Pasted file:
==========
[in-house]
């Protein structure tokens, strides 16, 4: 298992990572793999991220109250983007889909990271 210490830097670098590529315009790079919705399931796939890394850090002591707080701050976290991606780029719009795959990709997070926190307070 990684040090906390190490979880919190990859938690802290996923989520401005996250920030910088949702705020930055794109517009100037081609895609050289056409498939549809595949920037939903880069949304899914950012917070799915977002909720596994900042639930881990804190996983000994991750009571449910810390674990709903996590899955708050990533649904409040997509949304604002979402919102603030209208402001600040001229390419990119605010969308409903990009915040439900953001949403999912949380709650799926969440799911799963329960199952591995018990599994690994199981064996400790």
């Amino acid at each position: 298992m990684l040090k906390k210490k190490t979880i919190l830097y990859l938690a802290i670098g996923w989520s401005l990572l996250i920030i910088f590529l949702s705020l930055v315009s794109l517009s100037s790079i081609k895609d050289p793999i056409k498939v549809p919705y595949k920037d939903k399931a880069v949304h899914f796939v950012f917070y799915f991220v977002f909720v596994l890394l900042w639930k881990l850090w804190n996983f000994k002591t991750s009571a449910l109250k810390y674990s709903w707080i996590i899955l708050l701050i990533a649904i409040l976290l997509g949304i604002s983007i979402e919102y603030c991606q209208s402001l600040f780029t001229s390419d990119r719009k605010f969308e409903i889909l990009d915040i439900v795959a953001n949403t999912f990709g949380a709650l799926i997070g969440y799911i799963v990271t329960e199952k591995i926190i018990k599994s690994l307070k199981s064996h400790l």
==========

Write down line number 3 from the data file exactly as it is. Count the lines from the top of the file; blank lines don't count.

């Amino acid at each position: 298992m990684l040090k906390k210490k190490t979880i919190l830097y990859l938690a802290i670098g996923w989520s401005l990572l996250i920030i910088f590529l949702s705020l930055v315009s794109l517009s100037s790079i081609k895609d050289p793999i056409k498939v549809p919705y595949k920037d939903k399931a880069v949304h899914f796939v950012f917070y799915f991220v977002f909720v596994l890394l900042w639930k881990l850090w804190n996983f000994k002591t991750s009571a449910l109250k810390y674990s709903w707080i996590i899955l708050l701050i990533a649904i409040l976290l997509g949304i604002s983007i979402e919102y603030c991606q209208s402001l600040f780029t001229s390419d990119r719009k605010f969308e409903i889909l990009d915040i439900v795959a953001n949403t999912f990709g949380a709650l799926i997070g969440y799911i799963v990271t329960e199952k591995i926190i018990k599994s690994l307070k199981s064996h400790l």